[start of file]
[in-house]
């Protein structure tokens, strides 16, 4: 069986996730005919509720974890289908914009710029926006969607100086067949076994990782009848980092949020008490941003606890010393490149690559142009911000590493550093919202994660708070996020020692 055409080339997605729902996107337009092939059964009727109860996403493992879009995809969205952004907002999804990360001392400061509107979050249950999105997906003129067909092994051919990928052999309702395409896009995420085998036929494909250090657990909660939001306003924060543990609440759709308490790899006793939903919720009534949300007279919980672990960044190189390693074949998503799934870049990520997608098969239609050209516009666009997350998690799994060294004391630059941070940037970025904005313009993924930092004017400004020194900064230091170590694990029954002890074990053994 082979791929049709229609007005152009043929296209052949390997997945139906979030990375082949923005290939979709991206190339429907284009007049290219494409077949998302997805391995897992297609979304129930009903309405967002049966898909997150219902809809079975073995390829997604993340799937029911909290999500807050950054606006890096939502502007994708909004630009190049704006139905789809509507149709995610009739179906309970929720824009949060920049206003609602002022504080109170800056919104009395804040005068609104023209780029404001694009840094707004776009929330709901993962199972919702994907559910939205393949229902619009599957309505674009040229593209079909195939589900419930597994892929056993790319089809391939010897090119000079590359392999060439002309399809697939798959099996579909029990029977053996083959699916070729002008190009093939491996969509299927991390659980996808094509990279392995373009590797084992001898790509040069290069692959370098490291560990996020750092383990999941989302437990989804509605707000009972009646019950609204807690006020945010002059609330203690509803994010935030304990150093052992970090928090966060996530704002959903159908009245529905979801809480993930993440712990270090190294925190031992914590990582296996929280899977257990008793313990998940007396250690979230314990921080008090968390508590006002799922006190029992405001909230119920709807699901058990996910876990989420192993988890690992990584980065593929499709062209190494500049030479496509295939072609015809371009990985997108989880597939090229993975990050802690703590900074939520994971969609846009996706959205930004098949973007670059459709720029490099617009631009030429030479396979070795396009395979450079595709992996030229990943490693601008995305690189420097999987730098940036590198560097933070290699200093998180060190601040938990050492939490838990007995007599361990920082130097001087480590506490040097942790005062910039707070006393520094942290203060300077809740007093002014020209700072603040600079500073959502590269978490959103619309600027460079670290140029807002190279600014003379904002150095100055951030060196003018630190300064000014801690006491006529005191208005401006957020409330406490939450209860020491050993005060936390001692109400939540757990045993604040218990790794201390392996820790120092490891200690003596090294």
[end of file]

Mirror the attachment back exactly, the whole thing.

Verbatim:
[in-house]
């Protein structure tokens, strides 16, 4: 069986996730005919509720974890289908914009710029926006969607100086067949076994990782009848980092949020008490941003606890010393490149690559142009911000590493550093919202994660708070996020020692 055409080339997605729902996107337009092939059964009727109860996403493992879009995809969205952004907002999804990360001392400061509107979050249950999105997906003129067909092994051919990928052999309702395409896009995420085998036929494909250090657990909660939001306003924060543990609440759709308490790899006793939903919720009534949300007279919980672990960044190189390693074949998503799934870049990520997608098969239609050209516009666009997350998690799994060294004391630059941070940037970025904005313009993924930092004017400004020194900064230091170590694990029954002890074990053994 082979791929049709229609007005152009043929296209052949390997997945139906979030990375082949923005290939979709991206190339429907284009007049290219494409077949998302997805391995897992297609979304129930009903309405967002049966898909997150219902809809079975073995390829997604993340799937029911909290999500807050950054606006890096939502502007994708909004630009190049704006139905789809509507149709995610009739179906309970929720824009949060920049206003609602002022504080109170800056919104009395804040005068609104023209780029404001694009840094707004776009929330709901993962199972919702994907559910939205393949229902619009599957309505674009040229593209079909195939589900419930597994892929056993790319089809391939010897090119000079590359392999060439002309399809697939798959099996579909029990029977053996083959699916070729002008190009093939491996969509299927991390659980996808094509990279392995373009590797084992001898790509040069290069692959370098490291560990996020750092383990999941989302437990989804509605707000009972009646019950609204807690006020945010002059609330203690509803994010935030304990150093052992970090928090966060996530704002959903159908009245529905979801809480993930993440712990270090190294925190031992914590990582296996929280899977257990008793313990998940007396250690979230314990921080008090968390508590006002799922006190029992405001909230119920709807699901058990996910876990989420192993988890690992990584980065593929499709062209190494500049030479496509295939072609015809371009990985997108989880597939090229993975990050802690703590900074939520994971969609846009996706959205930004098949973007670059459709720029490099617009631009030429030479396979070795396009395979450079595709992996030229990943490693601008995305690189420097999987730098940036590198560097933070290699200093998180060190601040938990050492939490838990007995007599361990920082130097001087480590506490040097942790005062910039707070006393520094942290203060300077809740007093002014020209700072603040600079500073959502590269978490959103619309600027460079670290140029807002190279600014003379904002150095100055951030060196003018630190300064000014801690006491006529005191208005401006957020409330406490939450209860020491050993005060936390001692109400939540757990045993604040218990790794201390392996820790120092490891200690003596090294």